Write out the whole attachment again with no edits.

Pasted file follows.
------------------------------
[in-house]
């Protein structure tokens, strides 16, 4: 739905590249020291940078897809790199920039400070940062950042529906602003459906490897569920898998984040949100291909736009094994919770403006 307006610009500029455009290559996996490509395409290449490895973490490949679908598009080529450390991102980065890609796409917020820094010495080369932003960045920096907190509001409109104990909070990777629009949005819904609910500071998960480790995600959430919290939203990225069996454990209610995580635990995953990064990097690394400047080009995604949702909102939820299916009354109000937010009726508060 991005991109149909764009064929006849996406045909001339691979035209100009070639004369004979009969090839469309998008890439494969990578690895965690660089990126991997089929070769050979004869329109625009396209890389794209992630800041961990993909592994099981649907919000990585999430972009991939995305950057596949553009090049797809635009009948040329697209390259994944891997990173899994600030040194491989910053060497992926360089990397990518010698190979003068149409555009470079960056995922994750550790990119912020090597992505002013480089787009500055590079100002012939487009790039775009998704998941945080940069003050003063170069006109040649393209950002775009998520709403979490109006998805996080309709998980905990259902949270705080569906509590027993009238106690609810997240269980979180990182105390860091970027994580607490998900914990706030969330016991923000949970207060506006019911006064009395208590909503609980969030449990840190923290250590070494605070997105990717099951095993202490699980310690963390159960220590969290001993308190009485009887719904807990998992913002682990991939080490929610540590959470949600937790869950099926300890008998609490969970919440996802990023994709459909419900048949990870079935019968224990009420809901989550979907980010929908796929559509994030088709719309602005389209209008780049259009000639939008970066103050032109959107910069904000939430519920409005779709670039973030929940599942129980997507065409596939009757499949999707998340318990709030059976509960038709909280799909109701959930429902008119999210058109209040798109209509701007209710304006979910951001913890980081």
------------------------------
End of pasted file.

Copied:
[in-house]
């Protein structure tokens, strides 16, 4: 739905590249020291940078897809790199920039400070940062950042529906602003459906490897569920898998984040949100291909736009094994919770403006 307006610009500029455009290559996996490509395409290449490895973490490949679908598009080529450390991102980065890609796409917020820094010495080369932003960045920096907190509001409109104990909070990777629009949005819904609910500071998960480790995600959430919290939203990225069996454990209610995580635990995953990064990097690394400047080009995604949702909102939820299916009354109000937010009726508060 991005991109149909764009064929006849996406045909001339691979035209100009070639004369004979009969090839469309998008890439494969990578690895965690660089990126991997089929070769050979004869329109625009396209890389794209992630800041961990993909592994099981649907919000990585999430972009991939995305950057596949553009090049797809635009009948040329697209390259994944891997990173899994600030040194491989910053060497992926360089990397990518010698190979003068149409555009470079960056995922994750550790990119912020090597992505002013480089787009500055590079100002012939487009790039775009998704998941945080940069003050003063170069006109040649393209950002775009998520709403979490109006998805996080309709998980905990259902949270705080569906509590027993009238106690609810997240269980979180990182105390860091970027994580607490998900914990706030969330016991923000949970207060506006019911006064009395208590909503609980969030449990840190923290250590070494605070997105990717099951095993202490699980310690963390159960220590969290001993308190009485009887719904807990998992913002682990991939080490929610540590959470949600937790869950099926300890008998609490969970919440996802990023994709459909419900048949990870079935019968224990009420809901989550979907980010929908796929559509994030088709719309602005389209209008780049259009000639939008970066103050032109959107910069904000939430519920409005779709670039973030929940599942129980997507065409596939009757499949999707998340318990709030059976509960038709909280799909109701959930429902008119999210058109209040798109209509701007209710304006979910951001913890980081």